Marfy sew along 1756 Pt 5 - Underlinings - when and why?
Now that you have your fashion fabric cut and your muslin pattern still firmly attached to your fabric, lets talk specifics about underlings and why we use them...
Underlining should never be confused with a lining. A lining is an independent fabric joined in certain places on the inside of a garment for a clean neat finish. It remains mostly separate from your fashion fabric
A underlining is joined to your fashion fabric so the two become one, it offers you a strong foundation to build on..the underlining will bring support and stability to your fabric, help control wrinkles and let you hem invisibly.
Its also perfect for marking and notching with carbon paper as nothing can be seen from the right side once the garment is completed.
Example from a previous make....carbon paper suppliers are listed here
Underlining fabric's will change from garment to garment and there are many to choose from, below are a few examples.
A silk organza brings structure and a little firmness.....
Silk - an extra layer of warmth and luxury as well as a gentle drape....
Organza's cousin batiste will bring all of organza's strength but will keep the hand of the fabric soft...
Wool or flannel will add a extra layer of warmth and softness to a jacket or coat.
WHY UNDERLINE THIS JACKET?
When you tailor a jacket or coat, you add a layer of hair canvas or fusible to the front panels...this inevitably changes, to some degree, the hand and drape of your fabric.
To compensate for this, its sometime's worth underlining the remainder of the jacket in a supporting fabric with a similar hand so the garment retains the same look and feel.
There are a couple of reasons to underline this specific jacket..... although its ultimately going to be your decision... (and this decision will change for each and every garment you make)
Some things to consider are..... if your hair canvas or fusible have made your front panels firmer or stiffer, if you are using a loose weaved fabric or if you would like your jacket to be more "jacket" and less LFJ cardigan!
Additional info below is from last years Little French Jacket sew along -
Using a organza underlining or interfacing will make the wool firmer and give it a more tailored appearance, if that's the look you are after then organza is a perfect solution. It will give the jacket body without adding weight...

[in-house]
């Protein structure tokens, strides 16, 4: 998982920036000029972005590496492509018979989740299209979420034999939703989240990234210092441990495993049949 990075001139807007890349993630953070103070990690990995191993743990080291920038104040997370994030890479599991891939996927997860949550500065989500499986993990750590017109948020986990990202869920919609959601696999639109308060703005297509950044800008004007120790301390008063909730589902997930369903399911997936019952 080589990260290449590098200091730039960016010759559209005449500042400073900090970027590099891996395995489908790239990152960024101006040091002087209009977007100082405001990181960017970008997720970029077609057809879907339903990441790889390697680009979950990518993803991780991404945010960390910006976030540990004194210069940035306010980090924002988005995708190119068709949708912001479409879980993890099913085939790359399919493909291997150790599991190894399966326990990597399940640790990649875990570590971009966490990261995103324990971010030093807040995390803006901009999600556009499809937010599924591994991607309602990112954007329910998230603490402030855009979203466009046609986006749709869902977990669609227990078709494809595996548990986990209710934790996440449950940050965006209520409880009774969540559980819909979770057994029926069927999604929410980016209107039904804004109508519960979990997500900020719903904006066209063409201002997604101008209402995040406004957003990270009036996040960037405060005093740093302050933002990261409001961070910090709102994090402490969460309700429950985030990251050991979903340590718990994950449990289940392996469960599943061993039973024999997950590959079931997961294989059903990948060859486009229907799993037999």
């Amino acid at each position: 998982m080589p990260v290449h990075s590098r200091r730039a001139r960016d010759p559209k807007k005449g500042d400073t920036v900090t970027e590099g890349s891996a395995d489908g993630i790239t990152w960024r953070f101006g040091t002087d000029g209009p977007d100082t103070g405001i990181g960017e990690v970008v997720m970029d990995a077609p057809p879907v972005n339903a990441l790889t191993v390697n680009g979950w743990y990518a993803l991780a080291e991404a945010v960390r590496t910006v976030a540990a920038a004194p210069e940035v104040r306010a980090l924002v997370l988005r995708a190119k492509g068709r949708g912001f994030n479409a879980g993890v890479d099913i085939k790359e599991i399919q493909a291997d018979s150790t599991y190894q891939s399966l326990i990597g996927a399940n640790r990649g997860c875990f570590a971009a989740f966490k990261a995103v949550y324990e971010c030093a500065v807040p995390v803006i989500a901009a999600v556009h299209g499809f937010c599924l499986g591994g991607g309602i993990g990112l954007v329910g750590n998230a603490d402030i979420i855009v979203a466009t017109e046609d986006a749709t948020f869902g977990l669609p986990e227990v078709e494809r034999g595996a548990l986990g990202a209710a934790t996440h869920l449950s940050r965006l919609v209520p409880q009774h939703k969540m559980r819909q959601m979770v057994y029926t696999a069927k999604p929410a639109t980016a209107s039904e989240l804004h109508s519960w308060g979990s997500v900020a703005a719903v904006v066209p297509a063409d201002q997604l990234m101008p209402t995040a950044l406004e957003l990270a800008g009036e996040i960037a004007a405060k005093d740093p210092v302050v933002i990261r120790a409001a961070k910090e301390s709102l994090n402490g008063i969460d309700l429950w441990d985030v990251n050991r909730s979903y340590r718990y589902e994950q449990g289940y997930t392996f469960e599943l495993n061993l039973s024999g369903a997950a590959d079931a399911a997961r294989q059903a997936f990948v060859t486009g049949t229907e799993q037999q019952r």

If your fabric is thinner and would benefit from some extra support or if your lining is showing through the wool then a thin cotton batiste or voile is a great alternative and allows your fabric to retain its drape.
Poppykettle recently wrote about her adventures with underlining and batiste and has some great pics...
Threads magazine has a great article here
and Susan Khalje'sthoughts on underlining are below :-)
Underlining is a fabulous tool - I always think of it as making the fashion fabric what it is, but more so - it gives support from behind the scenes, and that support can be dramatic or subtle. I think it's one of the most important tools in the sewer's arsenal. It:
- lessens wrinkles
- fills out pleats and gathers
- can shift color (can make a white white, or less white, for instance)
- hides stitches (gives a layer for stitches to go onto -for a hem, for instance)
- keeps the fashion fabric from distorting or losing its shape over time
- can really alter the nature of the fashion fabric, if need be
and if you would like more info I found these articles in Threads Magazine
March 2008 No. 135 by Kenneth D. King
March 2011 No.154 by Susan Khalje
March 2013 No.165 by Louise Cutting
HOW TO CUT AN UNDERLINING
For the sake of continuity, lets say that the underlining should be placed right side down, but in all honestly it will makes little difference to most fabrics as it won't be seen..
* if you are using a crepe de chine or something with texture, you can sometimes use this to your advantage by joining the right side to the wrong side of your fashion fabric, this can help "grab" the fashion fabric and keep both tightly joined*
Line your grain lines up in exactly the same manner as your fashion fabric, and carefully place your pattern pieces (with fashion fabric still attached) onto the underlining.
Measure your pattern grain lines to the selvedge of the underlining fabric and line them up exactly...you need the grain on both pieces to be as exact as possible for the two to behave as one going forward...
and don't forget if you are using silk organza, cut off the selvedge and put it somewhere safe.....its wonderful to use for re-enforcement behind zippers and on shoulder seams as its virtually indestructible.
When your grain lines match and your pieces are all laid out, use the pins in your muslin to pin through all three layers...
and cut around the pattern leaving the same seam allowances as your fashion fabric.
Tomorrow we will be thread tracing the fashion fabric and underlining it to create a single fabric...
Any questions? Hellochallengingsew@gmail.com (envelope icon at top of page) or leave me a comment :-)